Melbourne Cricket Ground

Top choice

Stadium

in Richmond & East Melbourne

MELBOURNE, AUSTRALIA - MAY 30: Melbourne's famous skyline with Melbourne Cricket Ground stadium in the foreground on a cool autumn morning in Melbourne, Victoria, Australia on May 30th 2018.

©FiledIMAGE/Shutterstock

With a capacity of 100,000 people, the "G" is one of the world’s great sporting venues, hosting cricket in summer and AFL (Australian Football League, Aussie rules or "footy") in winter – for many Australians it's hallowed ground.

History

Though the MCG has undergone numerous renovations and expansions during its lifetime, the original cricket ground dates back to 1853. It hosted its first game of Aussie Rules football in 1858, and in 1877 it was the venue for the first test cricket match between Australia and England. Since then, the ground has served as the central stadium for the 1956 Melbourne Olympics and played host to two Cricket World Cups, as well as the 2006 Commonwealth Games. It was also used as an army barracks during WWII. Despite this venerable history, the oldest parts of the current structure are the light towers, dating from the 1980s.

A number of historical sporting items, including the hand-written notes defining the rules of Australian Rules Football, are on display at the Australian Sports Museum, located within the bowels of the stadium.

There’s plenty of evidence to suggest that Aboriginal Australians played a form of football called "marngrook" prior to European settlement. A scar tree near the MCG, from which bark was removed to make canoes, serves as a reminder that Melbourne’s cricket fans were not the first to gather at this site – some Indigenous Australians like to call it the Melbourne Corroboree Ground. Marngrook is remembered in the name of a trophy awarded to the winner of an annual AFL match.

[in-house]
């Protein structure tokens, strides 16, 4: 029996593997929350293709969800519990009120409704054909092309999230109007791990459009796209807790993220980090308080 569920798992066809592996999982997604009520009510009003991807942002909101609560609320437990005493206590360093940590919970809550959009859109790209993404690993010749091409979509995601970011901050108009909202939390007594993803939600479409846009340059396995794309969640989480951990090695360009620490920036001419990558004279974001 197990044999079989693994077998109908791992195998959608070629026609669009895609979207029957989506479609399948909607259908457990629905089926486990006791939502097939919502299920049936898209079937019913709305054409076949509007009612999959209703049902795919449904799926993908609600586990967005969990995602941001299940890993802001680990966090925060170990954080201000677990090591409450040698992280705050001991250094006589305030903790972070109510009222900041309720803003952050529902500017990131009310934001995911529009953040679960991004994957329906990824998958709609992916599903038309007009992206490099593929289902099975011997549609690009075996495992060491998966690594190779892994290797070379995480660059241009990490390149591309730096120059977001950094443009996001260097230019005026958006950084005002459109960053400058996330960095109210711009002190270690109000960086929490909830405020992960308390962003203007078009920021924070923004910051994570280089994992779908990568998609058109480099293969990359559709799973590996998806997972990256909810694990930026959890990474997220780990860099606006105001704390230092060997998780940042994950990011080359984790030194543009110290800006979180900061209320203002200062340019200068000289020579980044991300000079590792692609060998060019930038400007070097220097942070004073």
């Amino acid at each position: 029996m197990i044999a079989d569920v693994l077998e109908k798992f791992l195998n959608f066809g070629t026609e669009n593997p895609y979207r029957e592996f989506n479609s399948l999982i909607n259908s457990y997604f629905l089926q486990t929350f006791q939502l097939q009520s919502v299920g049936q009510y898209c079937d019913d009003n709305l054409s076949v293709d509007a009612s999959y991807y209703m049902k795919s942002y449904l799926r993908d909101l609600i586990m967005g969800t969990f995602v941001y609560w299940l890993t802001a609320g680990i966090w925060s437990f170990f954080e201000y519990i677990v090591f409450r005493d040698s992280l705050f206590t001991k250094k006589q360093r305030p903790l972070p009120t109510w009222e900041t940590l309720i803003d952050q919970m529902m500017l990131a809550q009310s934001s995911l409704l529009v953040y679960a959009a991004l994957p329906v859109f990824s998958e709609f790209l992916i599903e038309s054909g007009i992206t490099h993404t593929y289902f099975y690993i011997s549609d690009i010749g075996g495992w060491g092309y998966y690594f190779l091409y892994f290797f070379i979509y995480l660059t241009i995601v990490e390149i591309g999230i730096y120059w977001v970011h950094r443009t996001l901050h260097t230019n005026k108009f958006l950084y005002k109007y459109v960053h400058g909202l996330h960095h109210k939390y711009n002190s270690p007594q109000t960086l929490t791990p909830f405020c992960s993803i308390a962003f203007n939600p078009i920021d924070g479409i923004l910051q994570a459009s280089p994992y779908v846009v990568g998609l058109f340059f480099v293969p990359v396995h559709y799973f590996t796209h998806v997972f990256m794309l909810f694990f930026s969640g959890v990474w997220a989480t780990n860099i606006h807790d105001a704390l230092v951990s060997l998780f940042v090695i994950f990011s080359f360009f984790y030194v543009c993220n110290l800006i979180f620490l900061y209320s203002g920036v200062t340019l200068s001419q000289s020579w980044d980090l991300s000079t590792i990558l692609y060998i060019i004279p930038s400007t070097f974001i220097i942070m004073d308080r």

Two players tussle on the pitch of Melbourne Cricket ground during an AFL match between Collingwood Magpies and St Kilda Saints. The large grandstand of the stadium is visible in the background, with many fans watching on.
The best way to experience the MCG is to make it to a game © Darrian Traynor / Stringer / Getty Images

How to tour Melbourne Cricket Ground

Make it to a game if you can (tickets for matches are available via the official stadium website); otherwise, there are non-match-day tours that take you through the stands, media and coaches’ areas, changing rooms and members' lounges. Discounts are available if you get a combined Australian Sports Museum and tour ticket.

If you're in the area and after a quick taste of a live AFL game, sometimes it's possible to wander in free of charge at three-quarter time (around 1½ hours after starting time) to see the last 30 minutes of the action.